Steve Kornacki in Salon makes a point I honestly hadn't thought about before as to why the perennial election-year query "Are you better off now than you were four years ago?" may not work this time around. It's simply because, unlike Obama, Jimmy Carter and George H.W. Bush, the last two presidents to lose their bids at re-election, did not inherit weak economies. The economies soured under their watches, while Obama stepped into an economic mess the likes of which we haven't seen since the Great Depression and the economy has been steadily improving ever since.
This seems to be reflected in recent polling, in which more Americans still blame Bush for the state of the economy than they do Obama.
http://www.salon.com/...Kornacki also makes the case that inflation had nearly tripled under Carter's watch and unemployment had risen two points in the year-and-a-half leading up to the election.
But Obama’s argument may be an exception, because polls consistently show that Americans do remember what happened four years ago – who was president when the economy melted down, how severe and terrifying the fallout was, and how impossible the situation that Obama inherited was. There is evidence that memories of George W. Bush have translated into a benefit-of-the-doubt effect for Obama, leaving him in better political shape than in incumbent president in this economic climate should be.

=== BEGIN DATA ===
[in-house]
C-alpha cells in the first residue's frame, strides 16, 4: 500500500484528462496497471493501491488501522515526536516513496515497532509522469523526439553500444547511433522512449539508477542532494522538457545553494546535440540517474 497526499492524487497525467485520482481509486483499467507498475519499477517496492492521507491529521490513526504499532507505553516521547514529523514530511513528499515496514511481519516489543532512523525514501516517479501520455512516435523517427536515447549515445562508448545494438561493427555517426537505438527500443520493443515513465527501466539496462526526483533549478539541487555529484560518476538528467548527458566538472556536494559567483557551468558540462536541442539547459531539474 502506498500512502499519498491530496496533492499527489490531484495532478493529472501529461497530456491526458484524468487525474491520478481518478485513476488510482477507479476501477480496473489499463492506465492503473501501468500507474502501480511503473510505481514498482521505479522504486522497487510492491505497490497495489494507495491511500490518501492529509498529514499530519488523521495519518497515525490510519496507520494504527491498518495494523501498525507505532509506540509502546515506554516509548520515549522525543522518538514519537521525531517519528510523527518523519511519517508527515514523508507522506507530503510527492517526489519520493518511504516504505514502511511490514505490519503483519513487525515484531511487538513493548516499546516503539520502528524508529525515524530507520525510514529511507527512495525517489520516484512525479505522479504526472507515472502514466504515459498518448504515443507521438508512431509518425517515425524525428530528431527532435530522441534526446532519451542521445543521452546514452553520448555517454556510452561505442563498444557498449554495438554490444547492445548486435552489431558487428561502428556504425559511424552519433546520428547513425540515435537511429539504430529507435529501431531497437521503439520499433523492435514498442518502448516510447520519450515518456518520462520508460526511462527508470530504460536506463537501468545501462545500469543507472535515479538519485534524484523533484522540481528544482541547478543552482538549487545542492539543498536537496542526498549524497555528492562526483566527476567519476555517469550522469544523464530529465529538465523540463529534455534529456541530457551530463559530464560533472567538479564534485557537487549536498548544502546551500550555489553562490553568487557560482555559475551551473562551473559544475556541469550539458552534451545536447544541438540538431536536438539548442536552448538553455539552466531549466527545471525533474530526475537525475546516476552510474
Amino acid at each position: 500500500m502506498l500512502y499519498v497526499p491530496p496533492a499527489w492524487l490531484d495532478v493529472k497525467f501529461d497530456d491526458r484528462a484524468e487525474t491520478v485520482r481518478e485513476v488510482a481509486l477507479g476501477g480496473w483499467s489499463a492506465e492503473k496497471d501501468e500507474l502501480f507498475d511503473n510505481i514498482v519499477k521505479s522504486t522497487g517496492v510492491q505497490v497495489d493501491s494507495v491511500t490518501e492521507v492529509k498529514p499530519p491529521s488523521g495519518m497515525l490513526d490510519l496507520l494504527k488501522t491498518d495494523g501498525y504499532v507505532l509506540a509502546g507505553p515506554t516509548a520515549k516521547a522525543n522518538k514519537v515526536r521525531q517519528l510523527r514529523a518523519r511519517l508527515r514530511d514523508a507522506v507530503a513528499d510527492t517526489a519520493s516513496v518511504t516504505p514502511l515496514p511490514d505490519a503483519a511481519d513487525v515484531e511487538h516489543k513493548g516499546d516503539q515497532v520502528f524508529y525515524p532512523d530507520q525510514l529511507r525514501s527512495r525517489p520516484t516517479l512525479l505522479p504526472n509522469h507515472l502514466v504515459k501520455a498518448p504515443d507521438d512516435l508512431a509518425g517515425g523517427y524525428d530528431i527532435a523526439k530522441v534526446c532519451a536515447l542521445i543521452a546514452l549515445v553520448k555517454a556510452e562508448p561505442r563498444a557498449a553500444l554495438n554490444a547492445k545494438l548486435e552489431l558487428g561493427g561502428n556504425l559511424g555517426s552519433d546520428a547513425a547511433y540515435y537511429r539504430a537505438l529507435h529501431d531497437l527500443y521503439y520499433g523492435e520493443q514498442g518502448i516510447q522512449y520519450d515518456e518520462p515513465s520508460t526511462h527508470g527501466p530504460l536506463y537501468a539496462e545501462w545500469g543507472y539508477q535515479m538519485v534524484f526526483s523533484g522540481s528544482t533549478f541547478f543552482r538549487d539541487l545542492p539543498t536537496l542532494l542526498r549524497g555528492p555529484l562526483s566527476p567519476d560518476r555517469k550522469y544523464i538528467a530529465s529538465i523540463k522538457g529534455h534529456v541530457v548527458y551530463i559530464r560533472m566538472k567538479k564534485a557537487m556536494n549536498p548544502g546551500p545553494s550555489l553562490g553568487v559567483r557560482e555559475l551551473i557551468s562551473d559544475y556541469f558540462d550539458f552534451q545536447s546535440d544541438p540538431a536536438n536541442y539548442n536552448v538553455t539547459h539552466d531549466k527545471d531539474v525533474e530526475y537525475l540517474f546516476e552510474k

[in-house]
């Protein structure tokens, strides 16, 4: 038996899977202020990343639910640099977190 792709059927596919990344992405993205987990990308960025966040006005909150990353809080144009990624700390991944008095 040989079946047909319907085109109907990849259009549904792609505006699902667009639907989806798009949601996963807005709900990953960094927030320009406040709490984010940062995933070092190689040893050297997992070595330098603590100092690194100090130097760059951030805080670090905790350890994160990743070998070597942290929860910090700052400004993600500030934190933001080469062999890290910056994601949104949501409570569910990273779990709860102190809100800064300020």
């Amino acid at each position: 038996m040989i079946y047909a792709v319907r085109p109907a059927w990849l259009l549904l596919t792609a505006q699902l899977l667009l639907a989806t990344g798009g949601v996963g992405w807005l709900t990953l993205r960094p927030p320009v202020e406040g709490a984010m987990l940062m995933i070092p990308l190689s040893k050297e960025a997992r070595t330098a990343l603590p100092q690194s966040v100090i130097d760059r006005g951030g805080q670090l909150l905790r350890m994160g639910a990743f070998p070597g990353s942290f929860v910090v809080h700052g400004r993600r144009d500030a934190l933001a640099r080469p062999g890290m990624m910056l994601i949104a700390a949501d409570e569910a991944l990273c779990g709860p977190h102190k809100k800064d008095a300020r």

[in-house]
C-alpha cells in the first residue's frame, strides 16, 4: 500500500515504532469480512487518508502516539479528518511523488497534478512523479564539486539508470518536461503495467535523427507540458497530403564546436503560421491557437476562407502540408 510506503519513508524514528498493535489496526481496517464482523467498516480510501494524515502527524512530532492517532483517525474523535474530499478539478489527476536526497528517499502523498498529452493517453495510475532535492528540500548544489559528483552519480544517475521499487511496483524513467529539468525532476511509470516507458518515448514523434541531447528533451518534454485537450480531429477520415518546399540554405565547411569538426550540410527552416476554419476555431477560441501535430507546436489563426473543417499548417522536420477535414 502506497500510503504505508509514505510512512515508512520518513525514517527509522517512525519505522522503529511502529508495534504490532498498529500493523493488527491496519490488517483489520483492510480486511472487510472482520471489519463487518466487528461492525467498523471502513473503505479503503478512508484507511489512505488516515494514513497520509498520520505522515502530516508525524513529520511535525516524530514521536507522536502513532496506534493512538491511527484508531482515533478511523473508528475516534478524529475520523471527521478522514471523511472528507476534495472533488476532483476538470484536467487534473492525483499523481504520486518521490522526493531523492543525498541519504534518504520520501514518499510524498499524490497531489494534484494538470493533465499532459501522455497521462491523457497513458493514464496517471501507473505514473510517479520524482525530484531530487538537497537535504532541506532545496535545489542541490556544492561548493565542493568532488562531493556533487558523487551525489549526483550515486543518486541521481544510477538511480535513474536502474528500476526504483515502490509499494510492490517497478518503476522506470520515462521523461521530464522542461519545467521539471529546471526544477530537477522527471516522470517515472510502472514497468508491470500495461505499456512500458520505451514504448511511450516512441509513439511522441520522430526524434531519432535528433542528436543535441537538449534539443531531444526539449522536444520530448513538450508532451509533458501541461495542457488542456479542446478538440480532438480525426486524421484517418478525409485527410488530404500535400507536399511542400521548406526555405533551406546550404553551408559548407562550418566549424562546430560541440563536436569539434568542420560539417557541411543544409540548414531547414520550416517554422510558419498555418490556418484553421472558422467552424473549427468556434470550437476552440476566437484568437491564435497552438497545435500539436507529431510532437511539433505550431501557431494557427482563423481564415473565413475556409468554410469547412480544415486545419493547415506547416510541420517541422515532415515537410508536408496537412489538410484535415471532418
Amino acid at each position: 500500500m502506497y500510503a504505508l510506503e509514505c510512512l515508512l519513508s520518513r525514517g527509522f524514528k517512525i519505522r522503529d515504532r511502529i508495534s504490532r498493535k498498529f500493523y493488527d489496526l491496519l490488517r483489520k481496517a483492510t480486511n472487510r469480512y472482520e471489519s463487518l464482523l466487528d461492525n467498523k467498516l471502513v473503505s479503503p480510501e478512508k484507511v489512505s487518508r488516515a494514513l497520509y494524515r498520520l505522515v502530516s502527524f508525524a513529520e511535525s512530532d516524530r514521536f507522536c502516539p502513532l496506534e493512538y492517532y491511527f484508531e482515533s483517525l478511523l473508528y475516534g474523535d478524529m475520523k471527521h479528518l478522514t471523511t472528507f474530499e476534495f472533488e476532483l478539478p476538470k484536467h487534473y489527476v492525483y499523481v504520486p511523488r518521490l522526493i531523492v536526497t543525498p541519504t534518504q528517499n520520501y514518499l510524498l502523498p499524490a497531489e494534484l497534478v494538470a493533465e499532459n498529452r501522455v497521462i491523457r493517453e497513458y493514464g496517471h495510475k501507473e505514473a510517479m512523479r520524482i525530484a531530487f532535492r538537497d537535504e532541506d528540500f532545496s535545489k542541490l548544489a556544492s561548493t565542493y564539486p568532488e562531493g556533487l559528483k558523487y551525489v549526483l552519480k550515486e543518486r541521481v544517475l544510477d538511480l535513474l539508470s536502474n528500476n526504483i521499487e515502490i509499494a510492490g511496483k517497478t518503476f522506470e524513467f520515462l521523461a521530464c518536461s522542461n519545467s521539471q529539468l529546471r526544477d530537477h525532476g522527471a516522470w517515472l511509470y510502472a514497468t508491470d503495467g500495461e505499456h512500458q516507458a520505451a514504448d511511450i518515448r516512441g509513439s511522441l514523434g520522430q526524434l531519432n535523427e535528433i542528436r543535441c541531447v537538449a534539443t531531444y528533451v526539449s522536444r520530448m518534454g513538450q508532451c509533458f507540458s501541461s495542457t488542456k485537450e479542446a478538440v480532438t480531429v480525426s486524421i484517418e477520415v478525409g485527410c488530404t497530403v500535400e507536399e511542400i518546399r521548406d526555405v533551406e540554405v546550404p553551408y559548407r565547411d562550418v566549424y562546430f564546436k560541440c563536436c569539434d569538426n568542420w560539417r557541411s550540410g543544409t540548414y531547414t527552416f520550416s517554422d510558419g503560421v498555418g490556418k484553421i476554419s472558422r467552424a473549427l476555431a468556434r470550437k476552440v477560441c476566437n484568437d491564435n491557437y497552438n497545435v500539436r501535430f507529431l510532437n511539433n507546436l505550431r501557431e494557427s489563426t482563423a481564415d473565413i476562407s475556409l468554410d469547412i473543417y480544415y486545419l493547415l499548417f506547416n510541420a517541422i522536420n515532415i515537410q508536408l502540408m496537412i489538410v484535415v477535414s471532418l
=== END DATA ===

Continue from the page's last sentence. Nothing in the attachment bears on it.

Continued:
In the case of Poppy Bush,
The unemployment rate had been around 5 percent when George H.W. Bush took office, but by the summer of his reelection year it had spiked to nearly 8 percent. The fall brought some signs of improvement, but it was too late for the incumbent. It sure seemed like something had happened on Bush’s watch to hurt an economy that had been working pretty well when he came to power.Could it be that the trajectory of the economic indicators ultimately matters more to voters than the raw numbers?
Kornacki concludes with this:
This is a much different election. The economy was in a freefall that hadn’t been seen since FDR’s days as Obama was taking the oath of office. If the Wall Street meltdown had played out in September 2009, Obama probably wouldn’t be getting much benefit of the doubt now. But it played out in September 2008, at the end of a presidency that the overwhelming majority of voters had decided was a disaster. This doesn’t mean Obama is in the clear; the polls are close, and even if he wins, it will probably be by a narrow margin. But “Are you better off?” automatically undermine him the way it did with Carter and Bush 41.I think he may be onto something here.